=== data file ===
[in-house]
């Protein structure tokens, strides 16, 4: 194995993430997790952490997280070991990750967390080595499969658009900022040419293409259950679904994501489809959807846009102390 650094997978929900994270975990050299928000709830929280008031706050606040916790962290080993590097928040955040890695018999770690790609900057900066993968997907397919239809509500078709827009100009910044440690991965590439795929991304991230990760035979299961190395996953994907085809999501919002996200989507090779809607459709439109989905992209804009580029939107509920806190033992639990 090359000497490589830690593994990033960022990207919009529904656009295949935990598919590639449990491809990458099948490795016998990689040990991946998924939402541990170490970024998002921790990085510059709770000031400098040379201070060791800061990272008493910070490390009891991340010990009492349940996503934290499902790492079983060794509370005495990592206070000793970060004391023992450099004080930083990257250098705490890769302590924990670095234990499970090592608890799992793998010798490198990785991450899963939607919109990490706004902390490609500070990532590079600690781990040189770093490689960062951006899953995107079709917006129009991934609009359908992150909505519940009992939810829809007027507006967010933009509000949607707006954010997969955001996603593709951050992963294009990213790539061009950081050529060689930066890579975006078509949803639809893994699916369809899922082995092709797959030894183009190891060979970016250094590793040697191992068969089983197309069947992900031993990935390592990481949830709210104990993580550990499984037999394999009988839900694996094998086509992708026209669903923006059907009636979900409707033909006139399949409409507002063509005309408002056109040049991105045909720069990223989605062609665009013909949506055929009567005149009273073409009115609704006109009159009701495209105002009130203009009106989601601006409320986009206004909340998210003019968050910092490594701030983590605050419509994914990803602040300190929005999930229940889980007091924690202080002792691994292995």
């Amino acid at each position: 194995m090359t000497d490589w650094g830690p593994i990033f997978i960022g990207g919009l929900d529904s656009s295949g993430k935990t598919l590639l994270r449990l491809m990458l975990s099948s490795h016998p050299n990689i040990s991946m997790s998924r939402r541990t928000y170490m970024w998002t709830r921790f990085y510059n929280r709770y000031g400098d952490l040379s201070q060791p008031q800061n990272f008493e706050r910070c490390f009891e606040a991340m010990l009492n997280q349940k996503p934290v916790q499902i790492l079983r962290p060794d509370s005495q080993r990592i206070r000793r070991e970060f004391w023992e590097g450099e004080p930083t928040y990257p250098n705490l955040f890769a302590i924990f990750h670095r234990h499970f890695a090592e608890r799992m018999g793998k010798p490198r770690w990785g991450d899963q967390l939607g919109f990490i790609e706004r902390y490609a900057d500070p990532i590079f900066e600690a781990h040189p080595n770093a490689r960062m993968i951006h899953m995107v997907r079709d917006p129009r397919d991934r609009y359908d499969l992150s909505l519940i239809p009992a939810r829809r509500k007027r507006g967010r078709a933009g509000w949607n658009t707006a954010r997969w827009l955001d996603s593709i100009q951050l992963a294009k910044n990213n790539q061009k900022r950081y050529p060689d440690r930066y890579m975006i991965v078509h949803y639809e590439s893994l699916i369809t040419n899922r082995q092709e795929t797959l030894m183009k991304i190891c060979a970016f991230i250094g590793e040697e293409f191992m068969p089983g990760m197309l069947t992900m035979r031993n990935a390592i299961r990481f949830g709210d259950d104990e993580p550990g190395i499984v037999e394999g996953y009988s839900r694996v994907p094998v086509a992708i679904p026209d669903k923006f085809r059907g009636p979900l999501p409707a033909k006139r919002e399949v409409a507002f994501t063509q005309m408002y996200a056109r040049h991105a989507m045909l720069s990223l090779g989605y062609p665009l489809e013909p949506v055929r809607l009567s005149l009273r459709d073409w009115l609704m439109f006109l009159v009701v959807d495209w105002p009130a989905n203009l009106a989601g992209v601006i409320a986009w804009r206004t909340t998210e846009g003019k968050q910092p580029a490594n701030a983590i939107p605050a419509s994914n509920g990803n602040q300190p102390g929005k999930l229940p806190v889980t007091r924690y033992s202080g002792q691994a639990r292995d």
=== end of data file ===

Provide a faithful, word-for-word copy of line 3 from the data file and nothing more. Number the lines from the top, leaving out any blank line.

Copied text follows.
């Amino acid at each position: 194995m090359t000497d490589w650094g830690p593994i990033f997978i960022g990207g919009l929900d529904s656009s295949g993430k935990t598919l590639l994270r449990l491809m990458l975990s099948s490795h016998p050299n990689i040990s991946m997790s998924r939402r541990t928000y170490m970024w998002t709830r921790f990085y510059n929280r709770y000031g400098d952490l040379s201070q060791p008031q800061n990272f008493e706050r910070c490390f009891e606040a991340m010990l009492n997280q349940k996503p934290v916790q499902i790492l079983r962290p060794d509370s005495q080993r990592i206070r000793r070991e970060f004391w023992e590097g450099e004080p930083t928040y990257p250098n705490l955040f890769a302590i924990f990750h670095r234990h499970f890695a090592e608890r799992m018999g793998k010798p490198r770690w990785g991450d899963q967390l939607g919109f990490i790609e706004r902390y490609a900057d500070p990532i590079f900066e600690a781990h040189p080595n770093a490689r960062m993968i951006h899953m995107v997907r079709d917006p129009r397919d991934r609009y359908d499969l992150s909505l519940i239809p009992a939810r829809r509500k007027r507006g967010r078709a933009g509000w949607n658009t707006a954010r997969w827009l955001d996603s593709i100009q951050l992963a294009k910044n990213n790539q061009k900022r950081y050529p060689d440690r930066y890579m975006i991965v078509h949803y639809e590439s893994l699916i369809t040419n899922r082995q092709e795929t797959l030894m183009k991304i190891c060979a970016f991230i250094g590793e040697e293409f191992m068969p089983g990760m197309l069947t992900m035979r031993n990935a390592i299961r990481f949830g709210d259950d104990e993580p550990g190395i499984v037999e394999g996953y009988s839900r694996v994907p094998v086509a992708i679904p026209d669903k923006f085809r059907g009636p979900l999501p409707a033909k006139r919002e399949v409409a507002f994501t063509q005309m408002y996200a056109r040049h991105a989507m045909l720069s990223l090779g989605y062609p665009l489809e013909p949506v055929r809607l009567s005149l009273r459709d073409w009115l609704m439109f006109l009159v009701v959807d495209w105002p009130a989905n203009l009106a989601g992209v601006i409320a986009w804009r206004t909340t998210e846009g003019k968050q910092p580029a490594n701030a983590i939107p605050a419509s994914n509920g990803n602040q300190p102390g929005k999930l229940p806190v889980t007091r924690y033992s202080g002792q691994a639990r292995d």